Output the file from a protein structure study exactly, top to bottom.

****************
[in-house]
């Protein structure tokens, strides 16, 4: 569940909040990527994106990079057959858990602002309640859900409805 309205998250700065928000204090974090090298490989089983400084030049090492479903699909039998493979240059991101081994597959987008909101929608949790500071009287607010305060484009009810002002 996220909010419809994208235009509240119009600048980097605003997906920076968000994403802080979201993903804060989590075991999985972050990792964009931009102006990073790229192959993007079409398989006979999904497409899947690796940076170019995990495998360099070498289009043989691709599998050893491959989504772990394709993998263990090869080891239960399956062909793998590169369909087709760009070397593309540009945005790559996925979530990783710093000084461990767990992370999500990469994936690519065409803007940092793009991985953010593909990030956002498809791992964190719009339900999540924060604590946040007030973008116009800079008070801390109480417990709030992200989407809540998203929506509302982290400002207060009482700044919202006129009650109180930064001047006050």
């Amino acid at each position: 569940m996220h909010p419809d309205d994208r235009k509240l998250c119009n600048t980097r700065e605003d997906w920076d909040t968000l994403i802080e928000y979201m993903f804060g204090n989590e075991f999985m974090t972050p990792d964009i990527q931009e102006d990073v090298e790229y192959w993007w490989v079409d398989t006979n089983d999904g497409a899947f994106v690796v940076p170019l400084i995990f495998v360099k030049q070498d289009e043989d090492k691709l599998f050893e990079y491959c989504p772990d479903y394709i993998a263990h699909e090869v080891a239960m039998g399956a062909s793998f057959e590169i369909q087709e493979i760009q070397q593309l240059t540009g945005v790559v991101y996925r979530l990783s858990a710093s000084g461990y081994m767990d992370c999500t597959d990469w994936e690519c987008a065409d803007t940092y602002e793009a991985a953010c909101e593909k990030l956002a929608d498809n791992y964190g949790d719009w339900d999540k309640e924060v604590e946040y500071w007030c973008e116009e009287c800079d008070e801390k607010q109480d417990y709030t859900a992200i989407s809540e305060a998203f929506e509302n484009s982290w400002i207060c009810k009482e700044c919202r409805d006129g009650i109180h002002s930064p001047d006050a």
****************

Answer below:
[in-house]
């Protein structure tokens, strides 16, 4: 569940909040990527994106990079057959858990602002309640859900409805 309205998250700065928000204090974090090298490989089983400084030049090492479903699909039998493979240059991101081994597959987008909101929608949790500071009287607010305060484009009810002002 996220909010419809994208235009509240119009600048980097605003997906920076968000994403802080979201993903804060989590075991999985972050990792964009931009102006990073790229192959993007079409398989006979999904497409899947690796940076170019995990495998360099070498289009043989691709599998050893491959989504772990394709993998263990090869080891239960399956062909793998590169369909087709760009070397593309540009945005790559996925979530990783710093000084461990767990992370999500990469994936690519065409803007940092793009991985953010593909990030956002498809791992964190719009339900999540924060604590946040007030973008116009800079008070801390109480417990709030992200989407809540998203929506509302982290400002207060009482700044919202006129009650109180930064001047006050």
């Amino acid at each position: 569940m996220h909010p419809d309205d994208r235009k509240l998250c119009n600048t980097r700065e605003d997906w920076d909040t968000l994403i802080e928000y979201m993903f804060g204090n989590e075991f999985m974090t972050p990792d964009i990527q931009e102006d990073v090298e790229y192959w993007w490989v079409d398989t006979n089983d999904g497409a899947f994106v690796v940076p170019l400084i995990f495998v360099k030049q070498d289009e043989d090492k691709l599998f050893e990079y491959c989504p772990d479903y394709i993998a263990h699909e090869v080891a239960m039998g399956a062909s793998f057959e590169i369909q087709e493979i760009q070397q593309l240059t540009g945005v790559v991101y996925r979530l990783s858990a710093s000084g461990y081994m767990d992370c999500t597959d990469w994936e690519c987008a065409d803007t940092y602002e793009a991985a953010c909101e593909k990030l956002a929608d498809n791992y964190g949790d719009w339900d999540k309640e924060v604590e946040y500071w007030c973008e116009e009287c800079d008070e801390k607010q109480d417990y709030t859900a992200i989407s809540e305060a998203f929506e509302n484009s982290w400002i207060c009810k009482e700044c919202r409805d006129g009650i109180h002002s930064p001047d006050a």